1968 was the beginning of what is known as the Open Era of tennis. What this means is prior to April 1968 only amateurs were allowed to compete in established tournaments, including the four Grand Slams. There was NO prize money and players were compensated for travel expenses only.
In 2015 here is the prize money awarded for competing in the finals of the four Grand Slams:
Singles Prize Money Winner Runner up
Australian Open $2,126,000.00 $1,550,000.00
Roland Garros $1,967,000.00 $1,027,290.00
US Open $3,300,000.00 $1.600,000.00
Wimbledon $2,665,000.00 $1,170,488.00
Have you ever wonder how much money a chair umpire makes for calling a final of a grand slam? These are 2015 numbers.
Australian Open Chair Umpire $3,113.00
Roland Garros Chair Umpire $3,113.00
US Open Chair Umpire $3,000.00
Wimbledon Chair Umpire $3,7356.00
So what is my point? Just this, no one could professionally play any sport without officials. Do you think the official is any less trained for his job than the person playing the sport? For every sport the people behind the calls are seasoned veterans who have spent countless hours making calls. With that said I am wondering what you may think of the difference in pay for a professional athlete and their counterpart official.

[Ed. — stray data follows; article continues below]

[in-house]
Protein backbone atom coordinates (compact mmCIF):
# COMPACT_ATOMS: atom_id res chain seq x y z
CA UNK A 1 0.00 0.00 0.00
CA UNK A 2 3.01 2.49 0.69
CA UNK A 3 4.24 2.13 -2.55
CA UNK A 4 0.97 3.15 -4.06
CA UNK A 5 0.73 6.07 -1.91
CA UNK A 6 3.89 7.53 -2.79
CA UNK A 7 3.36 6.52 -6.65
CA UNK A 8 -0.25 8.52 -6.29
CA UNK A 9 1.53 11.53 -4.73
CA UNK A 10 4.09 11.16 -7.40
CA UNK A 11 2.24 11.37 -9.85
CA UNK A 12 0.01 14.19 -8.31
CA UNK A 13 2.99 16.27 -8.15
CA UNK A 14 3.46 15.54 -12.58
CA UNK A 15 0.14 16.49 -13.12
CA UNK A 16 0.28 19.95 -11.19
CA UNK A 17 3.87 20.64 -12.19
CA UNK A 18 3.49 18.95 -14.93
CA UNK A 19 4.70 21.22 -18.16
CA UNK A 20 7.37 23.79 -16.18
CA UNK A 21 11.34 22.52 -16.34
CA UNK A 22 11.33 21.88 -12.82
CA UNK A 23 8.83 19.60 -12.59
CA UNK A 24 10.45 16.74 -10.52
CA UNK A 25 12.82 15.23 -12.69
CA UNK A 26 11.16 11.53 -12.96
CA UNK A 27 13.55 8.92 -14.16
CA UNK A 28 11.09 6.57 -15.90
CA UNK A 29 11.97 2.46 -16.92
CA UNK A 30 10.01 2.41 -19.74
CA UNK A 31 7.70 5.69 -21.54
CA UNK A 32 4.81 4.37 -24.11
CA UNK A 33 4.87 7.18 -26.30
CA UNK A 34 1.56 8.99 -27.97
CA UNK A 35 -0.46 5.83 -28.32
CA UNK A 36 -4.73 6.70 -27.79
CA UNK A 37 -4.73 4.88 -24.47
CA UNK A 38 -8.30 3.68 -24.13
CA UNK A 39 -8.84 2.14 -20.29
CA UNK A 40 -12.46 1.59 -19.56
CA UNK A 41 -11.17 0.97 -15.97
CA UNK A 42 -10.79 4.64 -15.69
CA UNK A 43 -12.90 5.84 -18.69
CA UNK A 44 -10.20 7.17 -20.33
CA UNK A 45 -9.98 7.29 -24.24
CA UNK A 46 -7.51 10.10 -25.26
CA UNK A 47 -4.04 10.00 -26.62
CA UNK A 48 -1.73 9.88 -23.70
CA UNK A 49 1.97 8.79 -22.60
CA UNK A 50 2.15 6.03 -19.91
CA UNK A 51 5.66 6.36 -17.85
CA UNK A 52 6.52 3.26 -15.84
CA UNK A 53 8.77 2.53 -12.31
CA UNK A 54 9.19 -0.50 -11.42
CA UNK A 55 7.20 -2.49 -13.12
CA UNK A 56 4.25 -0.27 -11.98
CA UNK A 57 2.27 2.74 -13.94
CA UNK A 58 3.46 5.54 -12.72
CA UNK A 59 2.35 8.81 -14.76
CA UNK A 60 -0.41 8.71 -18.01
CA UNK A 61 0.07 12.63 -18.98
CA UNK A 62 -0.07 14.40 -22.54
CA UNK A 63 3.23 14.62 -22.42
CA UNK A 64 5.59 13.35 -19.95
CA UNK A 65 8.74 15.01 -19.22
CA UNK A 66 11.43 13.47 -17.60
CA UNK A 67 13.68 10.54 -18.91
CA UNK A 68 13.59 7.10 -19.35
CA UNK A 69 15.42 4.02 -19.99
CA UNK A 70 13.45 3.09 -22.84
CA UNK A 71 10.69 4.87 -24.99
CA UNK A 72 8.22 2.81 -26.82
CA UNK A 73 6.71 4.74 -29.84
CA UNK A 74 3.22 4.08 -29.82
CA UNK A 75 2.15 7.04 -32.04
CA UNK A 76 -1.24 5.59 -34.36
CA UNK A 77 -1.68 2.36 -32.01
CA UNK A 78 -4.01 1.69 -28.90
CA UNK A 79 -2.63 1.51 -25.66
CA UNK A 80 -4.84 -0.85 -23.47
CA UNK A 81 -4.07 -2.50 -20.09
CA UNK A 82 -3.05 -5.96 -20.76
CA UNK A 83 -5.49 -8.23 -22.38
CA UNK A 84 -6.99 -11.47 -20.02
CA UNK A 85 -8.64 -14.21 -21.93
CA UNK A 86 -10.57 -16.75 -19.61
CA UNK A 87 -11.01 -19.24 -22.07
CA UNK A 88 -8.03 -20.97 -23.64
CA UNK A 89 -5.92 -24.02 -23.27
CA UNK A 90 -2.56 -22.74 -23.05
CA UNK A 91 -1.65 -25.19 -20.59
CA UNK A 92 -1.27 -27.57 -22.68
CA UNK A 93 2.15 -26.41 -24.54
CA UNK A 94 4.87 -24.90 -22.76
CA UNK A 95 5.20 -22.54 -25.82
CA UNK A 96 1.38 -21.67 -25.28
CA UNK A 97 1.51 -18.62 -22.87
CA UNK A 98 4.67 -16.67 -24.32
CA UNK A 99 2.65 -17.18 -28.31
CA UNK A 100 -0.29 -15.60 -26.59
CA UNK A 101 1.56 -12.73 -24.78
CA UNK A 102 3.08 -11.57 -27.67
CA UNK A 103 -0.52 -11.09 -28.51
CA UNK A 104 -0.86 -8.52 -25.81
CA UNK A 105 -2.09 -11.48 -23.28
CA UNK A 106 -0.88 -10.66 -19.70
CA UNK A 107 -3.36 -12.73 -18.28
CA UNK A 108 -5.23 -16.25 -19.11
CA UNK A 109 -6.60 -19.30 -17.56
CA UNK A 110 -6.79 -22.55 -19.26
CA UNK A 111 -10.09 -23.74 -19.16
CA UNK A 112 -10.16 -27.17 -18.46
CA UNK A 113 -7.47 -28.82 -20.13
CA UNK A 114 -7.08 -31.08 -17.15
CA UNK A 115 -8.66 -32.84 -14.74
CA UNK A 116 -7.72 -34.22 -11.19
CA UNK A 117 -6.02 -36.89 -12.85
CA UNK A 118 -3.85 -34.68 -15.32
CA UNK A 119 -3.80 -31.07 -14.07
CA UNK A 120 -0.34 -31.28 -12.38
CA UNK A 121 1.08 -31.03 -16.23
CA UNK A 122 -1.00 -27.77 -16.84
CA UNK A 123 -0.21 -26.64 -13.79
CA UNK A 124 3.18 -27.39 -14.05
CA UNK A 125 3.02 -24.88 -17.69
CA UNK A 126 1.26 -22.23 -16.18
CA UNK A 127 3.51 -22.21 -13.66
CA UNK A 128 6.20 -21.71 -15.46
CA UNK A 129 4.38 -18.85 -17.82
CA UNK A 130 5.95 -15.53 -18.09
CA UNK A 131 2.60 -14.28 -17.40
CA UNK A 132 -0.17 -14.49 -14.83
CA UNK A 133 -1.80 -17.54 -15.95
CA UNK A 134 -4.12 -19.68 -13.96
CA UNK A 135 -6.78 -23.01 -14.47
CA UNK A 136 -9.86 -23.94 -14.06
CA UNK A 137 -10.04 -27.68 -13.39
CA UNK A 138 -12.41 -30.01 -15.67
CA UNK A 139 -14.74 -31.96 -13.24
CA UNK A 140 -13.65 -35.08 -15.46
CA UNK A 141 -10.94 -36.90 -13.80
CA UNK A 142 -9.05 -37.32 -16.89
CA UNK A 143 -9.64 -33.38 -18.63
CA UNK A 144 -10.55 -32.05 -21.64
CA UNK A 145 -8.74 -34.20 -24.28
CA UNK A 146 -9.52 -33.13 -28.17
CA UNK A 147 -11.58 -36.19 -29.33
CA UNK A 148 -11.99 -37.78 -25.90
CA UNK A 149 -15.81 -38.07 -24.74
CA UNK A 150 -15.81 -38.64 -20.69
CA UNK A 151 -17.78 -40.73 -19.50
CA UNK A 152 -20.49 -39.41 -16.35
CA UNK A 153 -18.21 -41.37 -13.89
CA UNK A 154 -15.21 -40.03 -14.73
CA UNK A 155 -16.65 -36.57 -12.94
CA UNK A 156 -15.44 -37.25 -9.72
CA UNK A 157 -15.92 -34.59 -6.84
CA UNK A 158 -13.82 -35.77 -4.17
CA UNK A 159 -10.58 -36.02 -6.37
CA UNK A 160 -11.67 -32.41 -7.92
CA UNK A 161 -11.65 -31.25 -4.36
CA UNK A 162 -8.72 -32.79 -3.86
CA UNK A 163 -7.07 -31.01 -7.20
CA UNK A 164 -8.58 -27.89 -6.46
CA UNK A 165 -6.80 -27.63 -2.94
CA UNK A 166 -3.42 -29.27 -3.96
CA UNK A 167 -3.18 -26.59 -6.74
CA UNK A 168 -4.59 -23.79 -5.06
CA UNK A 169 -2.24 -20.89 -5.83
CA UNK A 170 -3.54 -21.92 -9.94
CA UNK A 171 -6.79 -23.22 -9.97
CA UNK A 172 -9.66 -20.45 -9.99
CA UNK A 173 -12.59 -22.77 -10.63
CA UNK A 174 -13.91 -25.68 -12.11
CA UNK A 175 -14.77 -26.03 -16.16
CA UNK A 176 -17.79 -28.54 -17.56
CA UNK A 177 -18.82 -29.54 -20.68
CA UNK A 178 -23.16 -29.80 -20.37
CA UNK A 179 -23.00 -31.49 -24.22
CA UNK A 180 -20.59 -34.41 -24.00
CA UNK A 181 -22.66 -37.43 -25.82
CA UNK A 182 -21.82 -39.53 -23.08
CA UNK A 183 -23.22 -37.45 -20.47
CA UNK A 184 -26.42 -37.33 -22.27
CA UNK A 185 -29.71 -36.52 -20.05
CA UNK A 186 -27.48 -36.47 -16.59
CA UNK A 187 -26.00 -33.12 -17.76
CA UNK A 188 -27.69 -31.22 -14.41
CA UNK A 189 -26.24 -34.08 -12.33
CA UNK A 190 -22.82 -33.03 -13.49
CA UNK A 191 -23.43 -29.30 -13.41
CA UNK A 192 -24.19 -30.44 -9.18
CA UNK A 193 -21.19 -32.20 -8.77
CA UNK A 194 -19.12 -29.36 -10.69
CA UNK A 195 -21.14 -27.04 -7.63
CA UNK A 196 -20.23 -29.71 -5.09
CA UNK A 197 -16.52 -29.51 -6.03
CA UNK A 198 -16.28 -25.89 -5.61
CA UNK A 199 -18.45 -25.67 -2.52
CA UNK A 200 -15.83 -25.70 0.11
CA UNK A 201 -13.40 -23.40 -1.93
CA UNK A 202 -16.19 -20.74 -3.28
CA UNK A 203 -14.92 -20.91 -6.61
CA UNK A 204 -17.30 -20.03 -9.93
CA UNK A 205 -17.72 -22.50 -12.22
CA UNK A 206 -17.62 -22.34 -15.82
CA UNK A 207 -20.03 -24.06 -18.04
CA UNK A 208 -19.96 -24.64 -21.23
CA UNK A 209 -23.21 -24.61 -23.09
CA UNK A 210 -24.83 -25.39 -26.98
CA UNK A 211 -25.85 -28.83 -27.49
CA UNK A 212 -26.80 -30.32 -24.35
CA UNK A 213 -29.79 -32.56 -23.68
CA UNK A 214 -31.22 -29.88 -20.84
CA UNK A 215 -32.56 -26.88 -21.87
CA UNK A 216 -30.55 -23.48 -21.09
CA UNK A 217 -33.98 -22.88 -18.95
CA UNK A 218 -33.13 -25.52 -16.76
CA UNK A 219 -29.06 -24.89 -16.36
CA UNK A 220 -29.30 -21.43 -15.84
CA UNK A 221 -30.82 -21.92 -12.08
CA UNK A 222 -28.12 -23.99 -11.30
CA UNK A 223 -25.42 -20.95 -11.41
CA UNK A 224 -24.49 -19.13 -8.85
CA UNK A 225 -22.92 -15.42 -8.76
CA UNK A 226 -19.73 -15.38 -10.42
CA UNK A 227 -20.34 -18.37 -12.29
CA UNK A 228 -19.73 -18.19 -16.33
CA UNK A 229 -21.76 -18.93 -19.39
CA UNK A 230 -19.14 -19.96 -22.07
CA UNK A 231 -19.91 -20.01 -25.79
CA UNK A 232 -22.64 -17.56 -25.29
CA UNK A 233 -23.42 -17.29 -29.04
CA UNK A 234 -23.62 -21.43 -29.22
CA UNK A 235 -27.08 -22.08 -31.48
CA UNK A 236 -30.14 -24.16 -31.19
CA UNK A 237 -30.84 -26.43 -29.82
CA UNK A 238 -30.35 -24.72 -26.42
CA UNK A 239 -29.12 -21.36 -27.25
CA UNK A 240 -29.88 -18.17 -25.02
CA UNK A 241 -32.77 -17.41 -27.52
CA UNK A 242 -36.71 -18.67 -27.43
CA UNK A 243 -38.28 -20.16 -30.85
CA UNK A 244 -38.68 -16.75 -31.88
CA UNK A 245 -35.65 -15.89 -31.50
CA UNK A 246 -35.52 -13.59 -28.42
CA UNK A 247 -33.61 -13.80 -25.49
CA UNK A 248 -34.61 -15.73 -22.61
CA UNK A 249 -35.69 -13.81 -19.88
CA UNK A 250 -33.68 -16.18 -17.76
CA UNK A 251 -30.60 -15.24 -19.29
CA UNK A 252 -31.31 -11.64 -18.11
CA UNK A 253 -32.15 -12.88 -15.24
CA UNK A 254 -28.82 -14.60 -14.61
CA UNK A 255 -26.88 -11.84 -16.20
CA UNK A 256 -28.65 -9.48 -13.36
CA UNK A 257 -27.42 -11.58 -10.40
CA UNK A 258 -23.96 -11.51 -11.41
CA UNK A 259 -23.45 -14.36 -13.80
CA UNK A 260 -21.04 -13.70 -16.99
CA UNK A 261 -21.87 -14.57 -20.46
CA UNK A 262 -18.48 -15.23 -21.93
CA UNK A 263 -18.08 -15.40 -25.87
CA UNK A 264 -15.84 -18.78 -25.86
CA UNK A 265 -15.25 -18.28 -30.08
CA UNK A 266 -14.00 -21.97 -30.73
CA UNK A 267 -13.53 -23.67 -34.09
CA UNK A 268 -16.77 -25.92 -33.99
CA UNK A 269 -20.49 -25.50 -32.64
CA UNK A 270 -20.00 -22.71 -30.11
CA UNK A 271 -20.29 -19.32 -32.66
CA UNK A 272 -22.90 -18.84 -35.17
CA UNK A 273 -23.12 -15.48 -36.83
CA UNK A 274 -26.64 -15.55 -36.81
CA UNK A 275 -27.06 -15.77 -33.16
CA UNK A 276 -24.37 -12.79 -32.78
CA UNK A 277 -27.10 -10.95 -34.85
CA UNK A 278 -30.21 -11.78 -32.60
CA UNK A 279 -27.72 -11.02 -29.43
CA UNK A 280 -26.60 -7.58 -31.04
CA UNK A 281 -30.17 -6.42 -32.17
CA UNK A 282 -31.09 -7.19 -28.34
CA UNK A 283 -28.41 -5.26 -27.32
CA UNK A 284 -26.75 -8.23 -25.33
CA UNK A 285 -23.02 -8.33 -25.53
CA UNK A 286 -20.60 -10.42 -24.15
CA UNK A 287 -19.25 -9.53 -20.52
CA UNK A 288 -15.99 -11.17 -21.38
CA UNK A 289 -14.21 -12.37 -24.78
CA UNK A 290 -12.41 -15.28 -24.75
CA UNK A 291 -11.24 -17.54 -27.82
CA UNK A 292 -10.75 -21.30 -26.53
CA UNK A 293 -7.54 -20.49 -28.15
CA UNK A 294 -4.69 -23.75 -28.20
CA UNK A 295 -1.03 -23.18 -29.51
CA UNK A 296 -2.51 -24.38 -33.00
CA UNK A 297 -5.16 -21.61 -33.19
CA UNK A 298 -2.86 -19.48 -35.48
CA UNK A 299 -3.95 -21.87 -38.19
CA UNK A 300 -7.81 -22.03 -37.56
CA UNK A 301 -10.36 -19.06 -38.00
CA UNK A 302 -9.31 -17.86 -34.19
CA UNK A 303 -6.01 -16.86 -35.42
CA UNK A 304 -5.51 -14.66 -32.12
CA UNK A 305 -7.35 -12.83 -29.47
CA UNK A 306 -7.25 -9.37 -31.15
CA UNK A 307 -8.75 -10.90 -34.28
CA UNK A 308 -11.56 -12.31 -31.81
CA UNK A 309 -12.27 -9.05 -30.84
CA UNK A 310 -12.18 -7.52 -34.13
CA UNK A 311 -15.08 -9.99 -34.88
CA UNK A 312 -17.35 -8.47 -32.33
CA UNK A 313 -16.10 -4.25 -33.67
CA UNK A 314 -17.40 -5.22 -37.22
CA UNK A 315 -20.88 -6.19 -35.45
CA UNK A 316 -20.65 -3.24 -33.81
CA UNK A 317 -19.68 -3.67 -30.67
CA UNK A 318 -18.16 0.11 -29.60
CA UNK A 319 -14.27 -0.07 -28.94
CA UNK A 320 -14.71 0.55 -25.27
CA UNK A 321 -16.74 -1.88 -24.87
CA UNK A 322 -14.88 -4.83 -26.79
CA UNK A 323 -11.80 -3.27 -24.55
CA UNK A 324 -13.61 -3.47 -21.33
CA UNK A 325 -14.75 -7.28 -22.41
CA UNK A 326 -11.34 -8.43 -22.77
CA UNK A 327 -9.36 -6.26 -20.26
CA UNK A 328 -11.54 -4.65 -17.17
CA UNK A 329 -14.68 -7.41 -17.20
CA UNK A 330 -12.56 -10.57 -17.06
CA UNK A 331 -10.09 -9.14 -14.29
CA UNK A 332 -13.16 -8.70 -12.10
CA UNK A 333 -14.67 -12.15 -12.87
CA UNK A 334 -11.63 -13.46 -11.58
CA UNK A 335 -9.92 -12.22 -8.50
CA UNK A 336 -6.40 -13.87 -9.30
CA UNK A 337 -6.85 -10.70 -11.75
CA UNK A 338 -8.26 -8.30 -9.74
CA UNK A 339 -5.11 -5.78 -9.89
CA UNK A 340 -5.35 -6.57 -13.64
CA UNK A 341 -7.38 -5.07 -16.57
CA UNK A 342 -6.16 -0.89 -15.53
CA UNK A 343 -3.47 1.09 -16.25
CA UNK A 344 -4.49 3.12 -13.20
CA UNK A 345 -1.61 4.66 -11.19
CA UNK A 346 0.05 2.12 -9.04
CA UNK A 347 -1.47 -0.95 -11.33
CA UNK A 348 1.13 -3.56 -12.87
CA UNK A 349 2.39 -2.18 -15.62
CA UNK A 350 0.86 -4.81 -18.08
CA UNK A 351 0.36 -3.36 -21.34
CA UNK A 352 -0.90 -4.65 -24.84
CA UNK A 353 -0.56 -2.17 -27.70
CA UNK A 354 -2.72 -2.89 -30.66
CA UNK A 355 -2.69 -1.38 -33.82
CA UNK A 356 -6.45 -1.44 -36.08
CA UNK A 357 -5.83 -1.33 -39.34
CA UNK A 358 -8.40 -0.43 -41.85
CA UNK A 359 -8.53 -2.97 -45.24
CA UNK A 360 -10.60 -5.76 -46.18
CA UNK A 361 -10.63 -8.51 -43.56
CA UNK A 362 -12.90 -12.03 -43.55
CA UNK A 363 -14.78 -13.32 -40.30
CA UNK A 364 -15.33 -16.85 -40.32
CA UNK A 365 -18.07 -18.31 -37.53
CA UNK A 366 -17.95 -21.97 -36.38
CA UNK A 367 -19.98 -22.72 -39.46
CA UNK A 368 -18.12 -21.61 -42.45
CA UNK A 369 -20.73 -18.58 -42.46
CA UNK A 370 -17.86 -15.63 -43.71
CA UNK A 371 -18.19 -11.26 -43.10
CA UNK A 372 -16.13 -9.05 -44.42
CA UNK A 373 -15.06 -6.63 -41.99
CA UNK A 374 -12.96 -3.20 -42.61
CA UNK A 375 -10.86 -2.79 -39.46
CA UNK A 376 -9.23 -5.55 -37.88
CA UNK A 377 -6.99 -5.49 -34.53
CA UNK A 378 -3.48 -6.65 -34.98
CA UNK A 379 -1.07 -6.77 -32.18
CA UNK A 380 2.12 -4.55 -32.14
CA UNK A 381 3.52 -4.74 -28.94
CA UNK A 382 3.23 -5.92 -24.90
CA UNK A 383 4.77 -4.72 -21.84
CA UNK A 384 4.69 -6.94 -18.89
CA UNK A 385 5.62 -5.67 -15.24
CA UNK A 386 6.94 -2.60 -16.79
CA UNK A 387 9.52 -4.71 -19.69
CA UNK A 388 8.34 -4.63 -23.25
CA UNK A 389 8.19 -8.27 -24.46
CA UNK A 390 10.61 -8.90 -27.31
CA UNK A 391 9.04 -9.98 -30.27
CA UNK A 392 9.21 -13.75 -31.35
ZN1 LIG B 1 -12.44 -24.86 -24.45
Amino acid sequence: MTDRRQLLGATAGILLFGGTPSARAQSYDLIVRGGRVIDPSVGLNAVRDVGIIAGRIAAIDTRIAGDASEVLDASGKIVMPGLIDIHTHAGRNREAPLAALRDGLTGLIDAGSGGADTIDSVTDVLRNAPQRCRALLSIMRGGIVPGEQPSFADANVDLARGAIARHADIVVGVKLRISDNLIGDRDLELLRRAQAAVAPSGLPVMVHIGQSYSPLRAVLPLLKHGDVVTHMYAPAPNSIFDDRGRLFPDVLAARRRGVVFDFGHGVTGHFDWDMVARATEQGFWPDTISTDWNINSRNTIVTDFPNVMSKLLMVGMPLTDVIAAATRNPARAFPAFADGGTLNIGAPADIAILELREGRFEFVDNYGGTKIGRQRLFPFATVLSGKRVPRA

Obviously one does NOT go to a tennis match to watch the chair umpire nor am I suggesting equal pay. But here is a thought; every time you use your credit card the credit card company charges the seller 1-3% of the cost of the sale. These qualified, seasoned professionals are paid less than 1% of what the athletes are paid during the same tennis match for their professional service. I’m wondering if things have gone a little haywire.